Mkhululi Ndamase, Shaanaaz de Jager, Karen van Rooyen and Graeme Hosken, Sapa
FIRES raging through the wealthy holiday town of St Francis Bay last night destroyed scores of houses, boats, restaurants and businesses, trapping terrified residents as overwhelmed firefighters battled to contain the blaze.
With gale-force winds driving the flames, emergency workers and volunteers raced to evacuate large sections of the town.
By midnight, more than 100 houses were confirmed destroyed, with hundreds more in danger of being set alight. Within minutes, the blaze – thought to have been started by a spark from a late afternoon braai and compounded by a power outage which took down telephone lines – swept through the town’s luxury thatch villas and mansions, most of them worth R6-million or more, razing everything in its path as the flames jumped the canals, which stretch and wind for 12km through pristine nature areas.
The majority of the destroyed houses – owned by wealthy South Africans and foreigners – were in the luxury suburb known as the Canals.
With gale-force winds tearing in from the sea, emergency workers raced to shut down bridges and stop people from trying to reach their homes, many watching in horror as they were destroyed.
Royal Wharf Marine Resort manageress Annemi Bosch said she received a call from the security company at about 5pm saying a fire had broken out in one of the 20 units.
“It’s terrible … The people were sleeping upstairs and smelled smoke and climbed out through the balcony,” she said. Ten units were destroyed. “All the units were occupied, but there were no injuries. We evacuated everyone,” she said.
“In the 15 minutes it took me to get there, two of the units were burnt down.”
Bosch said everybody had helped – wetting the grass to prevent the fire spreading and carrying furniture from the units.
“People just came out on their own, but the wind was so bad.”
Bosch said while they were still investigating the cause of the fire, reports that it had been started by a braai were not true.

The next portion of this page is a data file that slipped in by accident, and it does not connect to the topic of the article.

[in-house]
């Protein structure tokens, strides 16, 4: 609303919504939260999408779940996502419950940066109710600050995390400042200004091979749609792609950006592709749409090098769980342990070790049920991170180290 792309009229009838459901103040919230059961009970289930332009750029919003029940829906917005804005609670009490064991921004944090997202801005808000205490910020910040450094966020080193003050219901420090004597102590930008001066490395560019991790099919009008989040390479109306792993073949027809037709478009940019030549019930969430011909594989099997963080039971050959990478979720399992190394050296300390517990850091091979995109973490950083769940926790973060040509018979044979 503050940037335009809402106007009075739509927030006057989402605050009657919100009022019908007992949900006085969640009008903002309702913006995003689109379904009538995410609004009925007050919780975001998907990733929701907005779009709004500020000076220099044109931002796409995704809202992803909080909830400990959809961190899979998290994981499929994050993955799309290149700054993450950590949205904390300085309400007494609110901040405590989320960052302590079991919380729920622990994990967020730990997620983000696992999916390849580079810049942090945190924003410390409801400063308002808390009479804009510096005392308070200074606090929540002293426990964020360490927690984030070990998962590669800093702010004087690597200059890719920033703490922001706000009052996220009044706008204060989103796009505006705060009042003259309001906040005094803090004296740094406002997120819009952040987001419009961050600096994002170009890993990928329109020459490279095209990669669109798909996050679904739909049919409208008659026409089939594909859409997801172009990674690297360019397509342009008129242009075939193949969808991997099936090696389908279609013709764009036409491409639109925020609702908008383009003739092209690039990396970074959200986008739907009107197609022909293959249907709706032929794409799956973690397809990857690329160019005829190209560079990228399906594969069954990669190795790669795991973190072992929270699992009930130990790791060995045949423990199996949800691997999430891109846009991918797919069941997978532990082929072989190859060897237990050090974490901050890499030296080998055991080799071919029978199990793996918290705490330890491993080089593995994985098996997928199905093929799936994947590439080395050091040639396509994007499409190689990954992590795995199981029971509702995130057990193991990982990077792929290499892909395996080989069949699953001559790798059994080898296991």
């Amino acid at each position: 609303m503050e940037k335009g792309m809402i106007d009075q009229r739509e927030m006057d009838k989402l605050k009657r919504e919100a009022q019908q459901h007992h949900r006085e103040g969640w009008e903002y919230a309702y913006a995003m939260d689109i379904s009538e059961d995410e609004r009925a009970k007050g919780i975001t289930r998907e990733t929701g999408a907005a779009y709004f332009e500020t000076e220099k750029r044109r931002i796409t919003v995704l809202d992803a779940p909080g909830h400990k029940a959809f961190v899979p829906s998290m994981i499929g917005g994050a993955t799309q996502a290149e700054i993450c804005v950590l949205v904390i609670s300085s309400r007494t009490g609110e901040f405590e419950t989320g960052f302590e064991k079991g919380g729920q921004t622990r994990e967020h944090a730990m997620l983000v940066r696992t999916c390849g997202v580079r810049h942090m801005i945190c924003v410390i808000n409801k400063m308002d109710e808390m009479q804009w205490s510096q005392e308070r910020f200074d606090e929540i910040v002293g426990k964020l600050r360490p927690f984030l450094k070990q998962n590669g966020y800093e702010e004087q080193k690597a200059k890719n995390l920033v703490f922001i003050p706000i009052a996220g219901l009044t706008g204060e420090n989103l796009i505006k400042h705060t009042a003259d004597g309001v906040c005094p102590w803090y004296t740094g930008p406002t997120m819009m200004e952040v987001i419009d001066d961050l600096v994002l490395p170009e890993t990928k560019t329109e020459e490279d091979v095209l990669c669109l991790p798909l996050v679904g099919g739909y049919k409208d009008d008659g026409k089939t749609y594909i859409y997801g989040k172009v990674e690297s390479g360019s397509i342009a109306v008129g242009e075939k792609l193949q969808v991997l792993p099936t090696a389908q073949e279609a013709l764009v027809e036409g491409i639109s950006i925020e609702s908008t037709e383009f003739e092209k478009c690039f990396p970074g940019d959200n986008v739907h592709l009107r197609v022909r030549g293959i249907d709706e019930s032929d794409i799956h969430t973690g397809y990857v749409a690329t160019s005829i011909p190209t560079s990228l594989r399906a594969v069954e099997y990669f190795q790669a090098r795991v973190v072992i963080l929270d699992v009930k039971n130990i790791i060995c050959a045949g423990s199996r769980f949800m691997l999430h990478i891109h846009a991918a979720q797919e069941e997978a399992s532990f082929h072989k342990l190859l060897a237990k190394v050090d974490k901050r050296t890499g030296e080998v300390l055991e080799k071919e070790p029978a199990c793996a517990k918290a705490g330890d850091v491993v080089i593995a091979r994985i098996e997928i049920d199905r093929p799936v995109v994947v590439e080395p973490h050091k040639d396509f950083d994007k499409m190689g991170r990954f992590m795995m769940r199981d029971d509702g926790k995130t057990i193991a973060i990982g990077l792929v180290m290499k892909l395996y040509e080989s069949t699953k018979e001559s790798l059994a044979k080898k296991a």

The resort’s management would travel to St Francis Bay today to assess the damage.
Resident Neville Hulett said the fire started at a Royal Wharf unit shortly after a power outage at about 5pm. About 90% of the houses destroyed were unoccupied, he said.
“There were gale-force winds and immediately the unit next door caught alight. Within half an hour, five houses were burnt. Within an hour, 10 houses and within two hours, about 20.
“The fire brigade came in and what they should have been doing was wetting the roofs of the houses that weren’t burning.
“But the water pressure started disappearing so those who were wetting their own roofs, couldn’t do so. The houses that were already burning kept burning and those that weren’t burning started burning.”
Hulett, 53, who has lived in St Francis Bay all his life, said while he was fortunate that his house was not “downwind” and had not been affected, his daughter’s surfing coach – current Springbok coach Graham Hynes – was not as lucky.
“We took out what we could and I was trying to wet his roof,” Hulett said. However, because his broken arm was in a cast, he battled and the house was gutted.
Hulett said Hynes, in his 80s, was too distressed to talk about the tragedy. He said this was the second time Hynes’s house had burnt – the previous time was about 15 years ago.
“I don’t know if he’s going to survive this one,” he said.
Hulett, whose dad Leighton founded St Francis Bay in 1954, said there had been other fires in the town – including one about 30 years ago in which 12 houses were gutted – but this was “without a doubt” the worst in the town’s history.
“In fact, it’s one of the worst in the country. I don’t know of anywhere else where up to 80 houses burnt. I personally saw 15 burning,” he said.
Bev Mortimer, editor of the St Francis Chronicle, said Hynes was left with nothing. “His whole life’s possessions, all his awards are gone. All he has is a T-shirt and his swimming trunks. Not even a cellphone.”
Mortimer said she did not think the houses would be repaired in time for the festive season. “I don’t think there’s going to be Christmas this year,” she said.
Kelvin and Liz Atkinson lost everything. Speaking at the St Francis Bay Golf Club where they were waiting for friends, the Atkinsons said while their La Digue Place home had burnt down, they were grateful to be alive. “We just grabbed our two dogs and a few pictures of our children graduating. We did not want to see our house burning, so we got in the car and left. We built the house in 1986 and moved in about eight or so years ago. It was an ideal house. We were just finishing up a few things,” Kelvin Atkinson said.